Here’s a common scenario: You receive a notification saying your small business website has been hit with a cyberattack. Suddenly, the web host has suspended your site, and you’ve been blacklisted from major search engines because your site poses a risk to visitors. Essentially, your website turns invisible.
Amid the chaos, you need to understand and fix the problem. Many small businesses rely on contracted web developers, who, in turn, rely on someone else for cybersecurity. The security provider needs to get involved immediately because the longer the problem persists, the worse the damage becomes.
After your site is back online, it’s your responsibility to explore how the attack happened so it doesn’t happen again. Though the average cost of a data breach for small businesses is hard to pinpoint because of so many variables, it’s true that this can be a very involved and expensive process for businesses across the board.
And while small businesses pay for the cost of a data breach, hackers flourish from it. According to recent research, top-level hackers make upwards of $2 million a year, and even entry-level hackers average over $40,000. There’s a powerful incentive for cybercriminals to continue attacking any website they can.
The Financial Impact of a Cyberattack
A successful attack cuts into the bottom line of a small business from multiple angles. Most immediately, you lose out on whatever revenue your website generates the entire time it’s compromised. By one estimate, every minute of downtime can cost a business $427.
Fixing the problem is another hard cost, and given the urgency of the situation, companies have to invest whatever amount of time or money is necessary. That includes the cost of resolving the problem plus the cost of stronger cybersecurity solutions to prevent future attacks.
In the wake of the attack, websites also have to manage any damage to their reputation. A Ponemon Institute study found that 65% of people lose trust in a company following a data breach, and with so many competing options online, consumers have little reason to stick around post-attack. Therefore, any kind of attack makes it difficult to retain your existing customers or attract new ones.
To illustrate, let’s look at an example. The website of one SiteLock client began receiving spam messages through its contact form; then, aspects of the site began to change, including English text turning into French. Worst of all, the sales inquiry form was eventually disabled, cutting off all online leads. In just five months, our client lost an estimated $50,000.
Once engaged, our team was able to find and fix this problem quickly. During the attack, however, many visitors saw an alert saying “This Site Might Be Hacked,” creating an unforgettable impression about the company. How this affected the client’s reputation is impossible to measure.
Cyberattacks are a problem that can be fixed, but that doesn’t mean the damage can be undone. Even if a business survives, it takes a long time to get back to full strength. In reality, the average cost of a data breach for a small business is measured in lost potential.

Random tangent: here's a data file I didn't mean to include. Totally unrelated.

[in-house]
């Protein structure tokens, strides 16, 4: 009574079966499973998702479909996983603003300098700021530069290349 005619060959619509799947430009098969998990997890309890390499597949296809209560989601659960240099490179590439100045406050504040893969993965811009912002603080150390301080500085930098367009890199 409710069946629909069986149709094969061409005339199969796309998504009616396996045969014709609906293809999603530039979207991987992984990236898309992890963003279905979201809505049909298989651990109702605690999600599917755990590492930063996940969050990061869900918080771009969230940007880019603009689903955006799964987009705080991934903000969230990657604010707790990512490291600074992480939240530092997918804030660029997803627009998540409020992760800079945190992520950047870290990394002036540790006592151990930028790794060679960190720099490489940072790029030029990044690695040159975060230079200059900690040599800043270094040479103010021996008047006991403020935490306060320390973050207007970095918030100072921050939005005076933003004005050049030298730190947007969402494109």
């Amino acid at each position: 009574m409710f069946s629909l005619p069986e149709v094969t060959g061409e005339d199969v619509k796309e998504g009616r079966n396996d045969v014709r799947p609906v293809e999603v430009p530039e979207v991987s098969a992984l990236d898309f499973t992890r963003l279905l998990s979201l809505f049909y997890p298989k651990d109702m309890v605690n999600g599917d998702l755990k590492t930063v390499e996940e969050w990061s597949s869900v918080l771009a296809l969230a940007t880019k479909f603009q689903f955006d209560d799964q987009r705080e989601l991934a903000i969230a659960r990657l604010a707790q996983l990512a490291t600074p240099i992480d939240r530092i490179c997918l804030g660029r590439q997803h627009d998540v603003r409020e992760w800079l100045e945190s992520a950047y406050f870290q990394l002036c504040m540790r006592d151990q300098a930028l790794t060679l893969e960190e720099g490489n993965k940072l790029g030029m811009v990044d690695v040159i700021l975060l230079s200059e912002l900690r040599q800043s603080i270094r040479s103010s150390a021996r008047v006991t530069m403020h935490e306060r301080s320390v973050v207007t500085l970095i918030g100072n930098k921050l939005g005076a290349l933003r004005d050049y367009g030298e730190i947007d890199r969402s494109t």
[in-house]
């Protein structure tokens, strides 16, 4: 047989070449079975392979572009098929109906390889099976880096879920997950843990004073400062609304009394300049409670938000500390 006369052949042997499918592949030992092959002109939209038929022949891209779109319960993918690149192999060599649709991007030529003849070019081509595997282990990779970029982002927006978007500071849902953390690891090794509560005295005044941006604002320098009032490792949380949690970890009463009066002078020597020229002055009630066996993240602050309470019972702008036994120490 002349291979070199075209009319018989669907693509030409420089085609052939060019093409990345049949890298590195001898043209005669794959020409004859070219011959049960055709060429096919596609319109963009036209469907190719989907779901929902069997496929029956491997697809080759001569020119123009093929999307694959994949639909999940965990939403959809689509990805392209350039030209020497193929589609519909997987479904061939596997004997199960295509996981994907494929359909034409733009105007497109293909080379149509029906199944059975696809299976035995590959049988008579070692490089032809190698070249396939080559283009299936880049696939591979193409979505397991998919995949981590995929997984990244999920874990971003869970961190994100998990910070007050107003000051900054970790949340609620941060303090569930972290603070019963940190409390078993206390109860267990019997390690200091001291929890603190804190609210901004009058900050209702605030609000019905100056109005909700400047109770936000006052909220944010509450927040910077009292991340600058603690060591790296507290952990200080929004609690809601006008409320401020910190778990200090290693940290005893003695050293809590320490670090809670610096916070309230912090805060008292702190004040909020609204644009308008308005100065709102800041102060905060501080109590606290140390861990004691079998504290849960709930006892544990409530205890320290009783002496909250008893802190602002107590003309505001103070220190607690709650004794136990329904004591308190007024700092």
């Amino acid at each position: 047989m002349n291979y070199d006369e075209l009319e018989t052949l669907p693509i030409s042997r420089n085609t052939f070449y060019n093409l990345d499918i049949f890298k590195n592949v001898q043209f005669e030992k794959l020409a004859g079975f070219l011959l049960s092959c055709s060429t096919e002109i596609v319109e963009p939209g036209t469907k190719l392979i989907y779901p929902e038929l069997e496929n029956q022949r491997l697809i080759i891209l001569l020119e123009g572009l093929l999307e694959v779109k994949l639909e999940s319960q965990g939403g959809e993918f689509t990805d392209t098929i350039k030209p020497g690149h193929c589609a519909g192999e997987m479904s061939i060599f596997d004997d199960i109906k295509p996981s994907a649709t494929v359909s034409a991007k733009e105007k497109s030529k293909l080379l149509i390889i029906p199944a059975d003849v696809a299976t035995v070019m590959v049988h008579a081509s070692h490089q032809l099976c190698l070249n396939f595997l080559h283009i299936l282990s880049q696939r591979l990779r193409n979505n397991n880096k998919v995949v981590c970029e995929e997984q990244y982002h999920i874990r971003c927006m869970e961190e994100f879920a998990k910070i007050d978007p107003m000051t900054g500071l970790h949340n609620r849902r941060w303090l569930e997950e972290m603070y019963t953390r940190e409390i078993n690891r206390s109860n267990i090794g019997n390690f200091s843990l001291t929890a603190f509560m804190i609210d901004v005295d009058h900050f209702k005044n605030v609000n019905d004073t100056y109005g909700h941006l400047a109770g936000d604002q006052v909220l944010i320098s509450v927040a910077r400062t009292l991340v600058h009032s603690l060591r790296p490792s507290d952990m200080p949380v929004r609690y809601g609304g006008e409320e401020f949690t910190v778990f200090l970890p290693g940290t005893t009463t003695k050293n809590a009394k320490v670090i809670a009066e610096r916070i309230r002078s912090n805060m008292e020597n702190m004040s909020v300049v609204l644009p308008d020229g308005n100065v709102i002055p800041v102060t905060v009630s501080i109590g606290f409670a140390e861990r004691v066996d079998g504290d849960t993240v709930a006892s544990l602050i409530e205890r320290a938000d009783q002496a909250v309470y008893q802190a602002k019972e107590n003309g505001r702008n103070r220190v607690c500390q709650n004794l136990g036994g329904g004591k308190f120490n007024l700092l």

Making Prevention the Priority
Instead of hoping to minimize the damage, you must try to avoid cyberattacks entirely by taking a proactive approach. Effective website security includes these three strategies:
1. Scan the Website 24/7
The financial impact of a cyberattack doesn’t have to be catastrophic. You just need to focus on catching attacks early — or preventing them entirely. A website scanner can constantly monitor for the presence of malware and other vulnerabilities, and it gives you an immediate notification when something requires your attention. Better still, focus on automated solutions, which don’t require extra work from staff.
2. Block Bad Bots
Malicious bots comb the internet looking for any website vulnerability they can exploit to launch a cyberattack. A web application firewall will scan all your incoming traffic, and if anything suspicious is detected, it will block that traffic. Consider this the front lines of your website security.
3. Automatically Install Updates
Hackers can easily exploit websites without all the necessary updates and patches installed. Instead of trying to keep up with installing them manually, rely on an automated solution to install them as soon as they’re released. That way, your site is not inviting data theft by unnecessarily leaving loopholes and back doors open.
Although the consequences of data theft and the cost of a breach can mean big problems for small businesses, the good news is that these things are preventable. Invest a bit now to save a lot in the long run by ensuring your website is scanned regularly, bad bots are blocked, and you’re always up-to-date on the latest website patches.
Monique Becenti is a product and channel marketing specialist at SiteLock, a cloud-based website security provider currently protecting more than 12 million websites globally. Monique is passionate about improving the customer experience for all. SiteLock’s combination of dedicated research and developmental efforts, aggressive product road maps, and access to a massive global data set make the company a leading innovator in web security.